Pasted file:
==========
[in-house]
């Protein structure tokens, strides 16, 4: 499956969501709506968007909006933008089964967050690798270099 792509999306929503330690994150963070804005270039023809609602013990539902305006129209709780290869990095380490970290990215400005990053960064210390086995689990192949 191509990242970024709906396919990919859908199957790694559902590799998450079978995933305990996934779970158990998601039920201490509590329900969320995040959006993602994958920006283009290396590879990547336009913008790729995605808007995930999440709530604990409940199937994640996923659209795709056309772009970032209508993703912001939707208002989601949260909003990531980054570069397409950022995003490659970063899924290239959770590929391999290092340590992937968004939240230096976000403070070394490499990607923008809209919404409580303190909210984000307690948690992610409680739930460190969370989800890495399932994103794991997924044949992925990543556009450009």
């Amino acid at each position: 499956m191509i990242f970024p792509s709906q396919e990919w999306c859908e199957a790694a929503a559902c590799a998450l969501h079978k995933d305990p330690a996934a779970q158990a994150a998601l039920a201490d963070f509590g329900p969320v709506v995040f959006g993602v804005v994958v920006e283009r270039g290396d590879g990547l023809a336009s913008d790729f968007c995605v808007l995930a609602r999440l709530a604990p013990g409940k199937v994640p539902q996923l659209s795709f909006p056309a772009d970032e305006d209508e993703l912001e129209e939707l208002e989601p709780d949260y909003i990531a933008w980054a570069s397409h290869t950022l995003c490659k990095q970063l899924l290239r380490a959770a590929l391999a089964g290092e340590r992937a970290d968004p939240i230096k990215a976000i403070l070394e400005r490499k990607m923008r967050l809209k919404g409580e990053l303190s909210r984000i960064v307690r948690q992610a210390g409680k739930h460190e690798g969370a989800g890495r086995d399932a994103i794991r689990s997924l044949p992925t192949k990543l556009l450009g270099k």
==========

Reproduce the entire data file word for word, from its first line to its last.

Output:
[in-house]
């Protein structure tokens, strides 16, 4: 499956969501709506968007909006933008089964967050690798270099 792509999306929503330690994150963070804005270039023809609602013990539902305006129209709780290869990095380490970290990215400005990053960064210390086995689990192949 191509990242970024709906396919990919859908199957790694559902590799998450079978995933305990996934779970158990998601039920201490509590329900969320995040959006993602994958920006283009290396590879990547336009913008790729995605808007995930999440709530604990409940199937994640996923659209795709056309772009970032209508993703912001939707208002989601949260909003990531980054570069397409950022995003490659970063899924290239959770590929391999290092340590992937968004939240230096976000403070070394490499990607923008809209919404409580303190909210984000307690948690992610409680739930460190969370989800890495399932994103794991997924044949992925990543556009450009």
């Amino acid at each position: 499956m191509i990242f970024p792509s709906q396919e990919w999306c859908e199957a790694a929503a559902c590799a998450l969501h079978k995933d305990p330690a996934a779970q158990a994150a998601l039920a201490d963070f509590g329900p969320v709506v995040f959006g993602v804005v994958v920006e283009r270039g290396d590879g990547l023809a336009s913008d790729f968007c995605v808007l995930a609602r999440l709530a604990p013990g409940k199937v994640p539902q996923l659209s795709f909006p056309a772009d970032e305006d209508e993703l912001e129209e939707l208002e989601p709780d949260y909003i990531a933008w980054a570069s397409h290869t950022l995003c490659k990095q970063l899924l290239r380490a959770a590929l391999a089964g290092e340590r992937a970290d968004p939240i230096k990215a976000i403070l070394e400005r490499k990607m923008r967050l809209k919404g409580e990053l303190s909210r984000i960064v307690r948690q992610a210390g409680k739930h460190e690798g969370a989800g890495r086995d399932a994103i794991r689990s997924l044949p992925t192949k990543l556009l450009g270099k």